Almost all of the projects posted on the Bureau blog are real, live, produced projects. Hardly ever do I post a speculative project, and if something is made for personal gratification it is duly noted. Along with posting nearly 100% original content, transparency was one of my goals when starting a blog – showing what I made for fun, what I made for money, and how I got there.
To me, is important to show design that has been through the filter of client feedback, changing project needs, production specifications, budget requirements, and multiple rounds of design. So much of design is what happens between the initial idea and the end result. But a part of the job of being a designer is also getting things killed, which I’d also like to share.
A recent project for Umpqua Bank didn’t make it through a budget shift, but I am proud of the result and got permission to show some work that would otherwise never see the light of day. The project was to create a promotional sticker for a video with the title “Fall in Love”. A love parachute was drawn with Umpqua’s blue color palette, the cloud shape subtly alluding to the clouds used in their branding. The sticker evolved from a detailed illustration to a more simple line drawn design. Produced or not, the message is positive and I’m happy I got the chance to work on it.
My partner in dining crime (including but not limited to: root beer taste testing, Tour de Nacho, Danish Julefrokost, and juicer extraordinaire), writer Jen Stevenson has recently launched the next step in her march towards world domination via culinary storytelling by creating the website Wordcake.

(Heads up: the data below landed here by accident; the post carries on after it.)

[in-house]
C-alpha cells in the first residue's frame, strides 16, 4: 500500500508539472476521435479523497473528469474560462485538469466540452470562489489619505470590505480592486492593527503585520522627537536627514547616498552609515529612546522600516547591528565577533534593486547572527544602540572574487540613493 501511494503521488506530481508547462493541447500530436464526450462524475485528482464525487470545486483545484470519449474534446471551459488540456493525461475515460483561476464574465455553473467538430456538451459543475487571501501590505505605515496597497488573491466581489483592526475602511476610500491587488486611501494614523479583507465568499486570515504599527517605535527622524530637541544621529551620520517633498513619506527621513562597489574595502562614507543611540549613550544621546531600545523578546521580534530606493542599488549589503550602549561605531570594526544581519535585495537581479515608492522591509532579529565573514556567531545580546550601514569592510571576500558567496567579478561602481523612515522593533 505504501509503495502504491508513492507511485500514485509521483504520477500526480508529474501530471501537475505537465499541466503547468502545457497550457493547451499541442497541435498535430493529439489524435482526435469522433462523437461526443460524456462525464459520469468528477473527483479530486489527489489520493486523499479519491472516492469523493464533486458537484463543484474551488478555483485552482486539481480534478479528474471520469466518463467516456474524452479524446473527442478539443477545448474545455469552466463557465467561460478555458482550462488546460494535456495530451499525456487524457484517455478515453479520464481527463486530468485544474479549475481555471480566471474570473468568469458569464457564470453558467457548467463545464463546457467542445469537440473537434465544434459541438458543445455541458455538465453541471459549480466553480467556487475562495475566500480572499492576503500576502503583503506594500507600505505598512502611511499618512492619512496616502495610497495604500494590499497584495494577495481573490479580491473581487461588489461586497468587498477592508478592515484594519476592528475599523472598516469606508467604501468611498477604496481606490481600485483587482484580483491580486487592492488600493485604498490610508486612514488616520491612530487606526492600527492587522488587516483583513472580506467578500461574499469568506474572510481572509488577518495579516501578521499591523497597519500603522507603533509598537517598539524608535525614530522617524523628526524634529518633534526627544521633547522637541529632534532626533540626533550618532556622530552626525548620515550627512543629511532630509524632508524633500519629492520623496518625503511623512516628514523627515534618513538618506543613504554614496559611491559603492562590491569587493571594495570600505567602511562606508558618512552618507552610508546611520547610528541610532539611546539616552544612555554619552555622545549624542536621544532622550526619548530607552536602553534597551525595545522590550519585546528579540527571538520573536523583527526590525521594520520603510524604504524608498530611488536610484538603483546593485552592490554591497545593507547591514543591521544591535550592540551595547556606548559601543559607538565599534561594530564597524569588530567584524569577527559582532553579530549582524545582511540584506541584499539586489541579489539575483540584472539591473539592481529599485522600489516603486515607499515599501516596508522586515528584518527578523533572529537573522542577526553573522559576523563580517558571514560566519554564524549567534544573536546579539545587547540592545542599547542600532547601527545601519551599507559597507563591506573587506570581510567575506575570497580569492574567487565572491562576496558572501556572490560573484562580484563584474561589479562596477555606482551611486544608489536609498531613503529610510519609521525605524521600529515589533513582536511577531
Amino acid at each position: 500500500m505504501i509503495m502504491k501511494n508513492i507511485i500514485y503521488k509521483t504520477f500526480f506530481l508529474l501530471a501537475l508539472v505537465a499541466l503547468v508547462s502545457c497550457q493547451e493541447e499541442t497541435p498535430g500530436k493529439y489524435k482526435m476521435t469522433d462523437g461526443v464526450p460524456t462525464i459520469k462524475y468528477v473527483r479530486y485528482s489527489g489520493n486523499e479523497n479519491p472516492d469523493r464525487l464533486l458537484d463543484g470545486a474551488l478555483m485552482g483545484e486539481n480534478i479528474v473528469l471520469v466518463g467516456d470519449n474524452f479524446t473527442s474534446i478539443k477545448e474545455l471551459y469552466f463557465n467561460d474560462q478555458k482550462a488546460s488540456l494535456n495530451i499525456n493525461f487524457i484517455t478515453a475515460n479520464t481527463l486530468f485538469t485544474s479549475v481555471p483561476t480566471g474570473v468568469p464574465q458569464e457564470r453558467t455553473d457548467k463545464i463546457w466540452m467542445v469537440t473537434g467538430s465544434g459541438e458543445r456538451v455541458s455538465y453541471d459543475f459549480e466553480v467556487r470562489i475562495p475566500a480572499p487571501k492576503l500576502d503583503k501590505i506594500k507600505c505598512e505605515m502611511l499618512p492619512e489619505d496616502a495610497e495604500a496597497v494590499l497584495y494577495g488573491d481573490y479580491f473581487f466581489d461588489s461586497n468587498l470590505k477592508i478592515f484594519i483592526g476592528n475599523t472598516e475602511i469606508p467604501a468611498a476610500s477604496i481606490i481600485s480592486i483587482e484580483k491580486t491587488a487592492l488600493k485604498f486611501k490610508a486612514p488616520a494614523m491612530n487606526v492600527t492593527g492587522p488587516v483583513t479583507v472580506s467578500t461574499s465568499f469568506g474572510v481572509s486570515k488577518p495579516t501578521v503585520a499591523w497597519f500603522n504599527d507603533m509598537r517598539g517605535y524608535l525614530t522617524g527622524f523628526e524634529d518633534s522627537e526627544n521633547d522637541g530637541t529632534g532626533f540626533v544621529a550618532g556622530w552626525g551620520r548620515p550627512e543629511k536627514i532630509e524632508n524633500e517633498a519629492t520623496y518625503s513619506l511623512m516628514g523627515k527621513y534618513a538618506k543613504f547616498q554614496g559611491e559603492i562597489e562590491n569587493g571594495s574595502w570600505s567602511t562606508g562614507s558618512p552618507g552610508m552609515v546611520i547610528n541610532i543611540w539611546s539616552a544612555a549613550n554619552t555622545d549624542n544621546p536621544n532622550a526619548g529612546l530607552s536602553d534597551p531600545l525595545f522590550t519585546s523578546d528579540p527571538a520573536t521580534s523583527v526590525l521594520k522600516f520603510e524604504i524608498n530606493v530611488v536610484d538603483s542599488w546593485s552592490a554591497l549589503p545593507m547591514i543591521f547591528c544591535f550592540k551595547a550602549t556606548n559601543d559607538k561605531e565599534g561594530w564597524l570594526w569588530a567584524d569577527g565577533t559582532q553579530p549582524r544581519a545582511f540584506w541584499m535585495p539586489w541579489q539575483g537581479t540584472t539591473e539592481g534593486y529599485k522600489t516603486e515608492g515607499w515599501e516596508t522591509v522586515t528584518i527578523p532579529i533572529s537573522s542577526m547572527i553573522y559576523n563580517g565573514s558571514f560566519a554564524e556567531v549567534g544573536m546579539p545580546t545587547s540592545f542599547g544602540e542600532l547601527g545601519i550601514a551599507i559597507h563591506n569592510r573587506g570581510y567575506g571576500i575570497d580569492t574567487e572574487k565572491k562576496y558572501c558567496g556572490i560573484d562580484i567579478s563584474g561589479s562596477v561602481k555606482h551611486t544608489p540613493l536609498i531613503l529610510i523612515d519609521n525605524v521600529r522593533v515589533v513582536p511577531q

On Wordcake you can buy exhaustingly comprehensive and entertaining eating e-guides for select cities, get the book 100 Best Places to Stuff Your Faces in Portland, and protect your iPhone against food foibles with custom cases. If you’ve ever dropped your phone into a chocolate cake, you’ll know the importance of protecting it. Here are the first four designs created for Wordcake’s new line of products.
You’ll never need to make another wireframe, flow chart, content plan or other such things. That’s right, I have made an all-purpose plug-and-play website design. Merely show it to your client, see which buttons they attempt to push on the printed example, and include those in the design. If you need more Facebook, add Facebook buttons. If users are still confused about how to get back to the ‘homepage’, add another home button. There is even a wildcard slot in case I’ve forgotten something.